Justice requires open Courts and public trials. (U.S. Const. Amend. VI; Ind. Const. Art. I, § 12.) In the name of efficiency Courts substitute computers for people. Courts invoke privacy and a person’s security as they shut out public scrutiny.
Whether brought by the Government, the State, the People or Commonwealth, the prosecution has great advantages. First, it chooses the charges and when to file. Second, it has assets such as police and labs. At the very least the Accused has a right to counsel and access to discovery.
Discovery is the process by which any parties to litigation can obtain the evidence the other side has. In civil cases, such as divorces or personal injury suits, discovery is a street with as many ways as parties. In criminal cases the prosecution usually has most of the evidence.
Both sides must produce evidence they have, but neither need disclose “work product”: thought processes of counsel or strategy. Despite advantages they already have, a few Indiana prosecutors want even more, as shown last week by an Indiana Court of Appeals case.
Ramirez v State, 20A-CR-1982, was issued as a Memorandum Decision and, under Appellate Rule 65,, only can be cited as authority under collateral estoppel, res judicata or law of the case, i.e., by the same parties. One issue: a letter counsel for the Accused refused to sign.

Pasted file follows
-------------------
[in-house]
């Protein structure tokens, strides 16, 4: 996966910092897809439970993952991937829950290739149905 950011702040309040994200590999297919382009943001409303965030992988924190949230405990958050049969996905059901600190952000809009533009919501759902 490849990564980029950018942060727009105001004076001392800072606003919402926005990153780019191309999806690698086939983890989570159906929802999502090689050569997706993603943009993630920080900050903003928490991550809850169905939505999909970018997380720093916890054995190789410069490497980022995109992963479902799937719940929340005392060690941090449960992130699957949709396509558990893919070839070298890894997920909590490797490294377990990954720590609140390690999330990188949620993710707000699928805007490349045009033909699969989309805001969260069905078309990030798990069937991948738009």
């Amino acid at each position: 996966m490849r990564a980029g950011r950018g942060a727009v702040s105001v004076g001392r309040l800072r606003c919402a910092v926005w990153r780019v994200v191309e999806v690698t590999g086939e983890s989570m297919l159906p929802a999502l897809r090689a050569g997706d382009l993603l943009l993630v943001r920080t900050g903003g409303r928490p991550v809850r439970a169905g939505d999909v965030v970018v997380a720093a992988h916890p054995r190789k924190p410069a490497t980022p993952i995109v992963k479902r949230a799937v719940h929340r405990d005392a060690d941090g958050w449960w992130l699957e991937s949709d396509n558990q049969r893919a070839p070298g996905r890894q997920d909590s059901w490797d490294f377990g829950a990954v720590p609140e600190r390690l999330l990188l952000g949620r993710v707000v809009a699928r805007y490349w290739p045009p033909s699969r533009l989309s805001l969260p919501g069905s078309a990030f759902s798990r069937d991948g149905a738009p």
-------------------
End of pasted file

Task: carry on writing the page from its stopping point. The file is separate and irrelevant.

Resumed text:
Counsel for the Accused only could review discovery in the Office of the Prosecutor. If the accused retains an expert, that expert could review materials in that office. No files could be given to the Accused. Successor counsel could not receive the files.
Courts already safeguard matters the Courts deem confidential. This decision confers upon prosecutors authority to control what can be seen and when. The State’s prosecutor could seek to punish those who might publish parts of the State’s file.
There are other objections to raise to the State’s overreach, but the central dynamic, a cloak of greater secrecy in how people are prosecuted, is anathema to our system. And fewer humans are present in Court as a public check upon these actions.